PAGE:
As we approach the holidays, I am flipping through at least fifty English cookbooks to get the lowdown on Simnel Cake. I know that it has long been associated with both Mothering Sunday (similar to North America’s Mother’s Day) and the Easter season. Nevertheless, it is a relatively simple fruitcake, covered in the usual marzipan… Continue reading Simply Simnel
The late Clarissa Dickson Wright is known to the English-speaking countries of the world as one of The Two Fat Ladies – the middle-aged motorcycling cooks who zipped around the English, Welsh and Irish countryside, one at the wheel of a Triumph Thunderbird, the other stuffed into the sidecar wearing what appeared to be… Continue reading Clarissa Dickson Wright and the Art of Medieval Food
Mulahwajah* “Anything green that grew out of mould was an excellent herb to our fathers of old” So wrote Rudyard Kipling when describing the English medieval addiction to herbs and spices – the more exotic the better. And surely there is none more exotic than Alpinia officinarum, or lesser Galangale, now simply known as galangal although,… Continue reading Galangal – The Spice of Life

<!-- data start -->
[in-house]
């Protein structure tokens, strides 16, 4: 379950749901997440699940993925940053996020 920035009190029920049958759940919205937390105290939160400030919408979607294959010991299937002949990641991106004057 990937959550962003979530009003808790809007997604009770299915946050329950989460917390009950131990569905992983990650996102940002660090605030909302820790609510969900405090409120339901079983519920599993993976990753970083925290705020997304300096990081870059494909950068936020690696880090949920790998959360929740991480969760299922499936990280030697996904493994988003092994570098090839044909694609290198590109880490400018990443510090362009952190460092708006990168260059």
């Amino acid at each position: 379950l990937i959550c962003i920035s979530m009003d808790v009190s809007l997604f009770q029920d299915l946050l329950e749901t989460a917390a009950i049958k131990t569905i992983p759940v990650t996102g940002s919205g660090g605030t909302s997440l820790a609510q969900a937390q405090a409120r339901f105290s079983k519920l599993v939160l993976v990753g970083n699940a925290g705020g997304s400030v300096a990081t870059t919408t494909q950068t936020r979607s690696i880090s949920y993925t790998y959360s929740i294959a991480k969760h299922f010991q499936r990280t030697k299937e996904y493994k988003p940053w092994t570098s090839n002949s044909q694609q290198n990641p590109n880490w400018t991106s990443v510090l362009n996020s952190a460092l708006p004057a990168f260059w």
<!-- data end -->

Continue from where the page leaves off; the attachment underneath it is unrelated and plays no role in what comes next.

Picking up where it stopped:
For anyone who may be interested in Apothecaries and what they did, I have just come upon the following: http://www.thegarret.org.uk/pdfs/exhibitions/apothecary.pdf, by Kevin Flude and Paul Herbert. It is well worth reading, although the Recipe for Snail Water at the end is a little disgusting. Its only saving grace would be if it worked!.
Pare saffron plot, forget it not. His dwelling made trim, look shortly for him. When harvest is gone, then saffron comes on. A little of ground, Brings Saffron a Pound The history of saffron, that exotic spice of the Levant, spans three millennia, landing in England some time in the mid-14th century – although certainly there are… Continue reading Bringing up the Saffron